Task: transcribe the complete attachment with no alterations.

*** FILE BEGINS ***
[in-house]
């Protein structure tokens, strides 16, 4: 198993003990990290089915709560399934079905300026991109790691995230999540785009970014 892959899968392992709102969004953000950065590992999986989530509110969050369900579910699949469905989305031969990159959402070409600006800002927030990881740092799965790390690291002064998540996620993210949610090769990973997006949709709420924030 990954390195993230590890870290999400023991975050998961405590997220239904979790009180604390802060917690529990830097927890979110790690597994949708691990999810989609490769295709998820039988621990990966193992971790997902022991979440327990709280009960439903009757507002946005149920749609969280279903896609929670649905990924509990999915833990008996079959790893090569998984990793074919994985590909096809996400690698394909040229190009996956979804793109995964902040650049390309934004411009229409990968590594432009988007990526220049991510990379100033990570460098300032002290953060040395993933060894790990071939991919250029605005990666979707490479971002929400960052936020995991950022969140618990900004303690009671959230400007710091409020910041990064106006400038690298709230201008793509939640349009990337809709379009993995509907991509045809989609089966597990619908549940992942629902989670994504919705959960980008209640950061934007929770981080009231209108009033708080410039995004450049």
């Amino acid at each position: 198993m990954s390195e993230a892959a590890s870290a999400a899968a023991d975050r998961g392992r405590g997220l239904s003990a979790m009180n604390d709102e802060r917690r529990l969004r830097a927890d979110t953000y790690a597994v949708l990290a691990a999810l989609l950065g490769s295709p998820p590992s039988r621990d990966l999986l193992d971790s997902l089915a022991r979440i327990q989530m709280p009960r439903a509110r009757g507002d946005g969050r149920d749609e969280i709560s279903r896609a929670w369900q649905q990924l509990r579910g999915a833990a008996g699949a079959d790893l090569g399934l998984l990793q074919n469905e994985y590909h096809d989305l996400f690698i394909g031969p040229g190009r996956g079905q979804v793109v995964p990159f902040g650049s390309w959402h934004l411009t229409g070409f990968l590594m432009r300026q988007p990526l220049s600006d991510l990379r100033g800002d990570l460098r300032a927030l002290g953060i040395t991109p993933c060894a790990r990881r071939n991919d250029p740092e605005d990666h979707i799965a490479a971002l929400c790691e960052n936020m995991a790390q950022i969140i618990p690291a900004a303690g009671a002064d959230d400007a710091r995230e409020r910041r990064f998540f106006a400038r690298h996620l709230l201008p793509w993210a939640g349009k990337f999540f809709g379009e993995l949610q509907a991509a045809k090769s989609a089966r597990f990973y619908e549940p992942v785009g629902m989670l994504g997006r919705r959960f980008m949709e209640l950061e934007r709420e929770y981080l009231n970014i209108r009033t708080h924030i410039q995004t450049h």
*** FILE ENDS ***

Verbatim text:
[in-house]
């Protein structure tokens, strides 16, 4: 198993003990990290089915709560399934079905300026991109790691995230999540785009970014 892959899968392992709102969004953000950065590992999986989530509110969050369900579910699949469905989305031969990159959402070409600006800002927030990881740092799965790390690291002064998540996620993210949610090769990973997006949709709420924030 990954390195993230590890870290999400023991975050998961405590997220239904979790009180604390802060917690529990830097927890979110790690597994949708691990999810989609490769295709998820039988621990990966193992971790997902022991979440327990709280009960439903009757507002946005149920749609969280279903896609929670649905990924509990999915833990008996079959790893090569998984990793074919994985590909096809996400690698394909040229190009996956979804793109995964902040650049390309934004411009229409990968590594432009988007990526220049991510990379100033990570460098300032002290953060040395993933060894790990071939991919250029605005990666979707490479971002929400960052936020995991950022969140618990900004303690009671959230400007710091409020910041990064106006400038690298709230201008793509939640349009990337809709379009993995509907991509045809989609089966597990619908549940992942629902989670994504919705959960980008209640950061934007929770981080009231209108009033708080410039995004450049």
């Amino acid at each position: 198993m990954s390195e993230a892959a590890s870290a999400a899968a023991d975050r998961g392992r405590g997220l239904s003990a979790m009180n604390d709102e802060r917690r529990l969004r830097a927890d979110t953000y790690a597994v949708l990290a691990a999810l989609l950065g490769s295709p998820p590992s039988r621990d990966l999986l193992d971790s997902l089915a022991r979440i327990q989530m709280p009960r439903a509110r009757g507002d946005g969050r149920d749609e969280i709560s279903r896609a929670w369900q649905q990924l509990r579910g999915a833990a008996g699949a079959d790893l090569g399934l998984l990793q074919n469905e994985y590909h096809d989305l996400f690698i394909g031969p040229g190009r996956g079905q979804v793109v995964p990159f902040g650049s390309w959402h934004l411009t229409g070409f990968l590594m432009r300026q988007p990526l220049s600006d991510l990379r100033g800002d990570l460098r300032a927030l002290g953060i040395t991109p993933c060894a790990r990881r071939n991919d250029p740092e605005d990666h979707i799965a490479a971002l929400c790691e960052n936020m995991a790390q950022i969140i618990p690291a900004a303690g009671a002064d959230d400007a710091r995230e409020r910041r990064f998540f106006a400038r690298h996620l709230l201008p793509w993210a939640g349009k990337f999540f809709g379009e993995l949610q509907a991509a045809k090769s989609a089966r597990f990973y619908e549940p992942v785009g629902m989670l994504g997006r919705r959960f980008m949709e209640l950061e934007r709420e929770y981080l009231n970014i209108r009033t708080h924030i410039q995004t450049h």